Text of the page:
I'm a terrible radio and television guest.
In today's politically hypersensitive environment, shows want guests that highlight opposite viewpoints.
When it comes to energy, they want a “fossil fuels guest” and a “renewable energy guest.”
This way everyone is marginally appeased...
No letters from either side's lobby or industry groups; a comfortably numb viewership that thinks they've heard both sides of the coin.
Real solutions don't pick sides. Neither do winning investments.
A natural gas back-up plant doesn't care that it's being hooked up to a solar field. My winning position in a crude oil ETF doesn't care that I also profited from a solar stock last week.
Yet the vindictive energy dichotomy that's emerged in this country has made it hard for real people to get real information.
Guests like me tell both sides. And that's a no-no.
To listen to one side tell it, the current president has gone to war on oil. He's ladled on the regulation and made it impossible for new wells to be drilled.
They fail to mention the U.S. produced more oil in 2009 than in 2008, more in 2010 than 2009, more in 2011 than 2010, and is on pace to produce more oil this year than in 2011.
In June 2007, the U.S. produced 152,194 barrels of oil per day.
In June 2012, the U.S. produced 187,803 barrels of oil per day
In 2007, the U.S. produced a total of 1.853 billion barrels of oil.
In 2011, the U.S. produced a total of 2.065 billion barrels of oil. (That's the most since 2003.)
To say that U.S. oil production is being stymied is a lie. The real issue is that we used to produce over 3.5 billion barrels of oil per year... in 1970.
But no, Peak Oil isn't real. We've only lost 1.45 billion barrels per year of production in the last 42 years.
Good money has been made not only from the rise of crude oil's price as production decreases, but also from companies going after the now harder-to-get stuff.
Renewable Energy Truth
Renewable energy has been a terrible stock investment.
Wind and solar companies that were once the largest in the world (Vestas, Q-Cells, SolarWorld) and even some smaller ones (like Solyndra) have collapsed...
Indeed, shares of those companies — and many others, as evidenced by the fall of solar and wind exchange-traded funds — are sliding hard:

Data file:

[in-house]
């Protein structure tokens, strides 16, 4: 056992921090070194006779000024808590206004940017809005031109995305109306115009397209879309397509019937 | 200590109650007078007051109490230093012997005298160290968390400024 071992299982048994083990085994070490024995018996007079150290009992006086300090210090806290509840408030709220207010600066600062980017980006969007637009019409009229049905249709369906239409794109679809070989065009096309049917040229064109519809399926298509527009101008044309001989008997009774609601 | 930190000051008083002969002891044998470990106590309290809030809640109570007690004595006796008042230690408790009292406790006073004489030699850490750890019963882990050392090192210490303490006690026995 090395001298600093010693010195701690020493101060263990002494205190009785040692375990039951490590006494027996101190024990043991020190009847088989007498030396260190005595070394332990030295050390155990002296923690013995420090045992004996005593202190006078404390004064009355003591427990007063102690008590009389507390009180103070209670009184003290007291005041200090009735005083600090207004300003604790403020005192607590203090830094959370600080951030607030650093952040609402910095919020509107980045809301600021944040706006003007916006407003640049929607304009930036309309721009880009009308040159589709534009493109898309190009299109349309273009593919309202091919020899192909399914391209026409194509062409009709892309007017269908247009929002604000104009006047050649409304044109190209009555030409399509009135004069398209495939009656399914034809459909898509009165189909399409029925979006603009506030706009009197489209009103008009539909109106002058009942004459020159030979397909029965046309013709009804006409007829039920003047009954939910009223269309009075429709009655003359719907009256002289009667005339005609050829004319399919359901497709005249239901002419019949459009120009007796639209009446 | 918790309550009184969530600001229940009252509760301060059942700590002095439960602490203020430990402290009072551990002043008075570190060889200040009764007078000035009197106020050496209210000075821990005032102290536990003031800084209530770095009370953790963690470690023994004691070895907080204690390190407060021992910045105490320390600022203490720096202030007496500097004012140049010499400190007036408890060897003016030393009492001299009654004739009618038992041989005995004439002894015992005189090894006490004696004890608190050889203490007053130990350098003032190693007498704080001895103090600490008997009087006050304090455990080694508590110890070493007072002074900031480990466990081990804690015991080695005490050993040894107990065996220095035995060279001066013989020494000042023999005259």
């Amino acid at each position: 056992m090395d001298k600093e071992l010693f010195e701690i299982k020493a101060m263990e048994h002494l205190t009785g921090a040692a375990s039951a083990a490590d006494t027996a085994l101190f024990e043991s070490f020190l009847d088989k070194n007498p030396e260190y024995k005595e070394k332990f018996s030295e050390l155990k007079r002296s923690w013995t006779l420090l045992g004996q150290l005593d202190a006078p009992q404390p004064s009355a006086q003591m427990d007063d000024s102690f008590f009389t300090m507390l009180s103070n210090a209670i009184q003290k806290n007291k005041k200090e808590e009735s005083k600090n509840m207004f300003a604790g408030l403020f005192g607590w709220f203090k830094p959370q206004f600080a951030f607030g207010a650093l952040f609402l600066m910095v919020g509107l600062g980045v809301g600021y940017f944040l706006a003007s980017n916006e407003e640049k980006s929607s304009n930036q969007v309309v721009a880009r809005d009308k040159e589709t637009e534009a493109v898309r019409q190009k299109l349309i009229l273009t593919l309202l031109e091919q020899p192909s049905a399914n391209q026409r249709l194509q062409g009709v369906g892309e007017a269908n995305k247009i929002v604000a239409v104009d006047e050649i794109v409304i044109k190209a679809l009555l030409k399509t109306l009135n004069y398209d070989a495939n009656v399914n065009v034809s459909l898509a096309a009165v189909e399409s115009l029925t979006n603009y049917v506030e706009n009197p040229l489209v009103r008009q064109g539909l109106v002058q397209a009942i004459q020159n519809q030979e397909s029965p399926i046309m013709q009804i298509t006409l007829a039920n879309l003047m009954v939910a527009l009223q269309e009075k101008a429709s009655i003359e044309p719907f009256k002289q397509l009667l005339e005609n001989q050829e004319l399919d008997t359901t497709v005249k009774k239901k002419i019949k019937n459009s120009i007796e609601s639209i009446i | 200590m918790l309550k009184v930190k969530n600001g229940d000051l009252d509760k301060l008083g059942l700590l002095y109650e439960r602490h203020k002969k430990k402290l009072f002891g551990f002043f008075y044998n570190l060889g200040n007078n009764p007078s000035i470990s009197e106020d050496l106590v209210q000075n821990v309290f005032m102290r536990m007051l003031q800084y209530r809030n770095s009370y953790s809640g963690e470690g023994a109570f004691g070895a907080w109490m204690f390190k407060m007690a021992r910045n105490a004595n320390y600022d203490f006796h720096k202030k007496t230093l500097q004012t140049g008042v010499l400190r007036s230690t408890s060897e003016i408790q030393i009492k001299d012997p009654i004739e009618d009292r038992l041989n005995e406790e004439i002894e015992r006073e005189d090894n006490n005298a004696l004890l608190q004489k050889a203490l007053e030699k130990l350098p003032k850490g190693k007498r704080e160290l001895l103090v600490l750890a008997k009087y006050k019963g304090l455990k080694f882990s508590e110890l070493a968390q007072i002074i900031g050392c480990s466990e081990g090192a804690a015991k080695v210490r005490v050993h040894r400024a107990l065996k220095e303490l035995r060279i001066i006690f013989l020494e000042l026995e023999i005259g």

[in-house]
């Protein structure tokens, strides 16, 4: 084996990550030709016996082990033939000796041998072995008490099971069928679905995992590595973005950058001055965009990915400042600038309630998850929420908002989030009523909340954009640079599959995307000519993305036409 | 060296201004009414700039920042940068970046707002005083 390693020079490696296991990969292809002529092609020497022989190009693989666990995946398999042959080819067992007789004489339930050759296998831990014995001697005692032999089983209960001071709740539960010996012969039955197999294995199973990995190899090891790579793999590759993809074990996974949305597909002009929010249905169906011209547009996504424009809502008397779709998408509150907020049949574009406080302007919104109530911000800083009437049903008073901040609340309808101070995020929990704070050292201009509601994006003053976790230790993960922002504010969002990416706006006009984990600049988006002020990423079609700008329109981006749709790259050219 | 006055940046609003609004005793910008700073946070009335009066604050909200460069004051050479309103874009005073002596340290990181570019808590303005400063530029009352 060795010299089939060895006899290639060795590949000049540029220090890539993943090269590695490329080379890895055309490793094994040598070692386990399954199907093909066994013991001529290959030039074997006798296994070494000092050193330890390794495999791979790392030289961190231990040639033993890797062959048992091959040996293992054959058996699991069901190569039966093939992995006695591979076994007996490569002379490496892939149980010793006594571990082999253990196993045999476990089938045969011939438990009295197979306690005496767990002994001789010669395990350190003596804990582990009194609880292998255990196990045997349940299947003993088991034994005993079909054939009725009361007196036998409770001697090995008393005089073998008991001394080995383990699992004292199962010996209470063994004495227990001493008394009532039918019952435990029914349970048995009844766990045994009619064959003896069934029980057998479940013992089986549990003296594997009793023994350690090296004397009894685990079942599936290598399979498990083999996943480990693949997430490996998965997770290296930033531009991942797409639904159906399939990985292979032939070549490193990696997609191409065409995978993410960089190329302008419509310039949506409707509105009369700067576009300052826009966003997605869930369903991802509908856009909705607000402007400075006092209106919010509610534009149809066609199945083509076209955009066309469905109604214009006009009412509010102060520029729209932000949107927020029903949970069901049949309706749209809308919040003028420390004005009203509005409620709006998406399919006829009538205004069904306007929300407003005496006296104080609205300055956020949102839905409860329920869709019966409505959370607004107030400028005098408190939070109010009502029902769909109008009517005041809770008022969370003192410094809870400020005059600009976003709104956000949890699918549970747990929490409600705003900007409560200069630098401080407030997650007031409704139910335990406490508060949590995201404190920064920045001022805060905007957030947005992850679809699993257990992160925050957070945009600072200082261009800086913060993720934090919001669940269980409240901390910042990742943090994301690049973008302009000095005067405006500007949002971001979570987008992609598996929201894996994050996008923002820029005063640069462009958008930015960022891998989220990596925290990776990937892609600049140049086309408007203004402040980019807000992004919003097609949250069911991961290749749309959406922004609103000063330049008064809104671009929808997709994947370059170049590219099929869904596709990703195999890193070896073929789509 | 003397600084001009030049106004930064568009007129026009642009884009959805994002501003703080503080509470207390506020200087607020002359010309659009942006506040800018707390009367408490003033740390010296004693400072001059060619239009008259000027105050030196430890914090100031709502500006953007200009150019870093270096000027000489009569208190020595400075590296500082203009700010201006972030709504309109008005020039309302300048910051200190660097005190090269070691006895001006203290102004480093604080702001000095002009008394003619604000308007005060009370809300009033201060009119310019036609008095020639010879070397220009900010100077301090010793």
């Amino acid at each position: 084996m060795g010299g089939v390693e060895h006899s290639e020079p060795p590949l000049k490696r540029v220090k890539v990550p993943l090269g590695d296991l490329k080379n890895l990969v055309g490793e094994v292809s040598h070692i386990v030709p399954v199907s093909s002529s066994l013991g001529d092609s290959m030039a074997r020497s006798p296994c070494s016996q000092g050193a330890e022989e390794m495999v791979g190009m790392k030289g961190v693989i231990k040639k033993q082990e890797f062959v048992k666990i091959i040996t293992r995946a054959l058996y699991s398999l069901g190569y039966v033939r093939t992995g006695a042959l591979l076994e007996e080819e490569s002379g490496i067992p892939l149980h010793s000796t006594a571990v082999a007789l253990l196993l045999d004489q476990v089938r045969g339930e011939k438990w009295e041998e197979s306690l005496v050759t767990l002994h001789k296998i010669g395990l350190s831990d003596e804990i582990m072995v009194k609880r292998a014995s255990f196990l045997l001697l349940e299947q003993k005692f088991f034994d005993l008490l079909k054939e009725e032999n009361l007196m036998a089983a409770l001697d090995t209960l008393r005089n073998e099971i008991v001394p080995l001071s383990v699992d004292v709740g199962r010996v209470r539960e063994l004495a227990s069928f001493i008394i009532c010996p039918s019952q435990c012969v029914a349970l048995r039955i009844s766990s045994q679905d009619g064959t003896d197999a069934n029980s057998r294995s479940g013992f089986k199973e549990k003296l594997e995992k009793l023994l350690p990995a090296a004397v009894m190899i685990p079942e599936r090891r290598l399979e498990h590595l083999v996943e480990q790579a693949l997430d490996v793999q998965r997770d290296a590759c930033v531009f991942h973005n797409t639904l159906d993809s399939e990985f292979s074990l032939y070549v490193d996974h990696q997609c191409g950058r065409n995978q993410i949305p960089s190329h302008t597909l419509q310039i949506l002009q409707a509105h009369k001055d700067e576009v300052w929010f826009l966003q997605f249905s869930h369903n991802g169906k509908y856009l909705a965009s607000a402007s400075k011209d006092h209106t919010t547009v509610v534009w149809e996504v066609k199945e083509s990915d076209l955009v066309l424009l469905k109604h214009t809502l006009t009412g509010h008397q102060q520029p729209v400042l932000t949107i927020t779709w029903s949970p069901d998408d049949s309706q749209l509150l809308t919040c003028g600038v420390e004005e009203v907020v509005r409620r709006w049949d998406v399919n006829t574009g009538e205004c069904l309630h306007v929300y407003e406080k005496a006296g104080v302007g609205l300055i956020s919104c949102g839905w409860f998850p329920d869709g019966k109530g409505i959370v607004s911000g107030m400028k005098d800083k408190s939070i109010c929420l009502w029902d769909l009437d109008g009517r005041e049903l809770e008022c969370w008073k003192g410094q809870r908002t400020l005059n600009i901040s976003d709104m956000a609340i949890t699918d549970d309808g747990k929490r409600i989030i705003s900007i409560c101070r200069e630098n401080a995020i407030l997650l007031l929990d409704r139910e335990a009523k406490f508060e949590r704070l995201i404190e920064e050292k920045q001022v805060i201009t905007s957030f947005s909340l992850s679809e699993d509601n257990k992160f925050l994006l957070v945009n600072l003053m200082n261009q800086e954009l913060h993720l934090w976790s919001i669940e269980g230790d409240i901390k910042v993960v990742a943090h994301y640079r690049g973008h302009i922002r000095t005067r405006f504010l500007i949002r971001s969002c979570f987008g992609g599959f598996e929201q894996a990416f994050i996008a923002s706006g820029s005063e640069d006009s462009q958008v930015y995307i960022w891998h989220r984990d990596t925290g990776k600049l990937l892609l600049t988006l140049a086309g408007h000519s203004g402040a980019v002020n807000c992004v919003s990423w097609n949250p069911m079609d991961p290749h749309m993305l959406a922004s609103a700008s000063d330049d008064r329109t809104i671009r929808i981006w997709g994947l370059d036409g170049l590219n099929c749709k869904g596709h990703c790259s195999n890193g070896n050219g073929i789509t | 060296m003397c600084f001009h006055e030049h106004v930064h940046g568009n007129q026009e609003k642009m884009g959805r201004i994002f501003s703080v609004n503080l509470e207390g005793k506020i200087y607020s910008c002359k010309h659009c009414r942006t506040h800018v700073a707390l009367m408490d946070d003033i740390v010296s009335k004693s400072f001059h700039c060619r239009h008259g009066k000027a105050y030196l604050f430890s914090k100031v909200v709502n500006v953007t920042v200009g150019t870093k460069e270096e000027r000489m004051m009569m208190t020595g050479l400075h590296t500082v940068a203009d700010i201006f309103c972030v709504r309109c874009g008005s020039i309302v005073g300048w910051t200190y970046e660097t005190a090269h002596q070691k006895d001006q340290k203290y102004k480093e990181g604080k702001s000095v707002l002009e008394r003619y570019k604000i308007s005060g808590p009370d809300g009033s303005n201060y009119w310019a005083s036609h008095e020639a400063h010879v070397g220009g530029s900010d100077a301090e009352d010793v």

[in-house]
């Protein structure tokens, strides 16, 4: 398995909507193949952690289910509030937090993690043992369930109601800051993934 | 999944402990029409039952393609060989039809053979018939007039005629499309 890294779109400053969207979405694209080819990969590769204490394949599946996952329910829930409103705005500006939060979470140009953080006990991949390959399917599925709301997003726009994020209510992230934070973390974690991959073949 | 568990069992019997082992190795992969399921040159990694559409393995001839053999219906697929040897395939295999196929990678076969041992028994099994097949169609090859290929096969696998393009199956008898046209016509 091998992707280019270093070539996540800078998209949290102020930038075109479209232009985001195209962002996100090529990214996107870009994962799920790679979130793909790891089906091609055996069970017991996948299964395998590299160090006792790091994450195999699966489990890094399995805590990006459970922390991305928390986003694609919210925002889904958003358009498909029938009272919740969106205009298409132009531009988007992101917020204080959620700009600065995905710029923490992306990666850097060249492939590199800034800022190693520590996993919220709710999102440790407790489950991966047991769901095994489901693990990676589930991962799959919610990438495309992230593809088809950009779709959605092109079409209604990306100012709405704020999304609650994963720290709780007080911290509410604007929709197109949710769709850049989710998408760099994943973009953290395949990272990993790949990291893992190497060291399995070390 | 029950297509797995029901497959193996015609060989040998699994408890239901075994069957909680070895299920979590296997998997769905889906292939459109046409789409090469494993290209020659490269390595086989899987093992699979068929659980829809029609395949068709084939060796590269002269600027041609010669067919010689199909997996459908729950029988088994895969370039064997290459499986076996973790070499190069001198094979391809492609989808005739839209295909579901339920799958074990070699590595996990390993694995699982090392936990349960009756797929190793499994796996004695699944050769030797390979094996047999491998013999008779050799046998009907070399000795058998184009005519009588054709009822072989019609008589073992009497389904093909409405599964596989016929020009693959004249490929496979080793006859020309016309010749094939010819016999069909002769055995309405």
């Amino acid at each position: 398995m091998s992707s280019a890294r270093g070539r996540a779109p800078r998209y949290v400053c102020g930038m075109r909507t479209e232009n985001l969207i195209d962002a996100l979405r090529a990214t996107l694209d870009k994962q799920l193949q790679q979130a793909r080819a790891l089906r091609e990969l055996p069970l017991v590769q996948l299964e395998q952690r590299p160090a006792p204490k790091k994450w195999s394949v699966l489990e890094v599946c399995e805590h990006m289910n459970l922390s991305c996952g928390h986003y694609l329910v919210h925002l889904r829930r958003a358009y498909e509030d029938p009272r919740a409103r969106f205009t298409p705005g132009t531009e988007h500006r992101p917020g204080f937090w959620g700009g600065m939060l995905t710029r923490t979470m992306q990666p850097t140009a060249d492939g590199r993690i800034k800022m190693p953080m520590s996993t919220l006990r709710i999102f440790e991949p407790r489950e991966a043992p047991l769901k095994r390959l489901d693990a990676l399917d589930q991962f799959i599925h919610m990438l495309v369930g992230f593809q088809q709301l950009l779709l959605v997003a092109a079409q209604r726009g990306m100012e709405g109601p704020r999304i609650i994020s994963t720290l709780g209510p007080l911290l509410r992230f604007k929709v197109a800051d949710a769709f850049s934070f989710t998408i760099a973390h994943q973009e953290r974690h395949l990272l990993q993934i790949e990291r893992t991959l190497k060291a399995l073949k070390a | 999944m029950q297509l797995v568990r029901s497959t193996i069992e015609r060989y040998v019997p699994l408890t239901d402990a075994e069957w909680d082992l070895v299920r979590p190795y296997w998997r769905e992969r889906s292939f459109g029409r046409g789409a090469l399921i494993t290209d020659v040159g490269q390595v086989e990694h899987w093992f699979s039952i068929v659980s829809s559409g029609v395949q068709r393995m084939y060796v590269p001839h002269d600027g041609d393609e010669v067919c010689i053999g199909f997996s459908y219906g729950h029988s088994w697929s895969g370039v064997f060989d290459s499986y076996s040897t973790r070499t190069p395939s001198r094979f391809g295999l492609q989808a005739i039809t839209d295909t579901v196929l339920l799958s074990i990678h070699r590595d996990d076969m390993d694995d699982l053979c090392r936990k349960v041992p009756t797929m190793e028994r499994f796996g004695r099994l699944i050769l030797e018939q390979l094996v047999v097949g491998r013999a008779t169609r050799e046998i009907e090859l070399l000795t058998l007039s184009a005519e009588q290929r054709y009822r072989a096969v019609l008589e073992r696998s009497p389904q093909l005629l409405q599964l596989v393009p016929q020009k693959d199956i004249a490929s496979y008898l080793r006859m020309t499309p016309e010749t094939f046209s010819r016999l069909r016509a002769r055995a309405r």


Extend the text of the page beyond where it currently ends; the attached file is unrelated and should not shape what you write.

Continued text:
Yet counterintuitively, installations of wind and solar are up big.
Opposite of related stocks, charts for solar- and wind-installed generation capacity are going almost hyperbolic:
If wind installations have grown 900% in the past decade and solar installations have grown 2,600%... why are the stocks down 50% to 80% — or more?
The answer is rapidly falling prices.
It's getting drastically cheaper to produce electricity with wind and solar.
This is precisely why Solyndra failed.
Its fancy, high-tech cadmium indium gallium selenide panels were intended to compete with “high cost” silicon-based panels.
But when silicon solar companies started innovating and bringing down the cost of their products, as always happens with economies of scale, Solyndra was no longer competitive.
In fact, the price of wind and solar has come down so much that the margins disappeared as they became commoditized.
But this is exactly what renewable energy detractors were asking for all along.
Now that prices have fallen, they're pointing to the failure of companies as evidence that renewable energy is dead. But what's really happening is it's growing so fast, the weakest ones in the herd are being thinned out.
Those citing Solyndra as a symptom of a dying solar industry have it completely backwards...
Solyndra went bankrupt because of free market dynamics (of course, the government shouldn't be subsidizing either side with loan guarantees, cheap land, or cleaning up spills).
Investing isn't politics. You don't have to choose sides.
Already this year I've personally bought and profited from a Chinese solar company, an oil price ETF, an American solar technology company, and an international oil rig leaser.
It's not either/or. It's and/when.
And it always has been.
The sooner you stop taking sides, realize we need every source of energy we can get, and invest in all of them... the sooner you'll start making more money with energy investments.
Call it like you see it,
Editor, Energy and Capital
P.S. I'll be covering no-spin energy investments of both the fossil fuel and renewable persuasion at this year's New Orleans Investment Conference. If you'd like to see me and other straight-shooters like Marc Faber and Peter Schiff, you can learn more by clicking here.